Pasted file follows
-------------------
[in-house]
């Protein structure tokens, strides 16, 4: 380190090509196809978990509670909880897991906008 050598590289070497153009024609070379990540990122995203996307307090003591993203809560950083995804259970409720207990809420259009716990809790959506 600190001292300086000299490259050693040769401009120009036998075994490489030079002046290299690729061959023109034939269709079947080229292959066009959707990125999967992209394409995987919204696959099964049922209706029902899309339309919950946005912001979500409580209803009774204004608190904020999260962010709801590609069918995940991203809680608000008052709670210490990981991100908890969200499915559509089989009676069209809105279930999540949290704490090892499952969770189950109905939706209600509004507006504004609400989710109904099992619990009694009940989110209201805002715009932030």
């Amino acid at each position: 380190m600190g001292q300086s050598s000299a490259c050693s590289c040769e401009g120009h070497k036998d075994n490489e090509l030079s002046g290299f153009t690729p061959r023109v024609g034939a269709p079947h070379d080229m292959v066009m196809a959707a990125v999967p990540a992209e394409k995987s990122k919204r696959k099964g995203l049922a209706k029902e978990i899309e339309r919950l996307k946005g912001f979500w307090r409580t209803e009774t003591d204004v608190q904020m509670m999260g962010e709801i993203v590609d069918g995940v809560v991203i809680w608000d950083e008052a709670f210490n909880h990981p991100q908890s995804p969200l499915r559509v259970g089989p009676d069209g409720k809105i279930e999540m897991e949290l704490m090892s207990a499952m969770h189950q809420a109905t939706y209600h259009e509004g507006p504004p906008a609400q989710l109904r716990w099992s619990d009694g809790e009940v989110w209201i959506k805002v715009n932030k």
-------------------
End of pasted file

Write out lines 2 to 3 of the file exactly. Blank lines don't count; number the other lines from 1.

């Protein structure tokens, strides 16, 4: 380190090509196809978990509670909880897991906008 050598590289070497153009024609070379990540990122995203996307307090003591993203809560950083995804259970409720207990809420259009716990809790959506 600190001292300086000299490259050693040769401009120009036998075994490489030079002046290299690729061959023109034939269709079947080229292959066009959707990125999967992209394409995987919204696959099964049922209706029902899309339309919950946005912001979500409580209803009774204004608190904020999260962010709801590609069918995940991203809680608000008052709670210490990981991100908890969200499915559509089989009676069209809105279930999540949290704490090892499952969770189950109905939706209600509004507006504004609400989710109904099992619990009694009940989110209201805002715009932030």
């Amino acid at each position: 380190m600190g001292q300086s050598s000299a490259c050693s590289c040769e401009g120009h070497k036998d075994n490489e090509l030079s002046g290299f153009t690729p061959r023109v024609g034939a269709p079947h070379d080229m292959v066009m196809a959707a990125v999967p990540a992209e394409k995987s990122k919204r696959k099964g995203l049922a209706k029902e978990i899309e339309r919950l996307k946005g912001f979500w307090r409580t209803e009774t003591d204004v608190q904020m509670m999260g962010e709801i993203v590609d069918g995940v809560v991203i809680w608000d950083e008052a709670f210490n909880h990981p991100q908890s995804p969200l499915r559509v259970g089989p009676d069209g409720k809105i279930e999540m897991e949290l704490m090892s207990a499952m969770h189950q809420a109905t939706y209600h259009e509004g507006p504004p906008a609400q989710l109904r716990w099992s619990d009694g809790e009940v989110w209201i959506k805002v715009n932030k």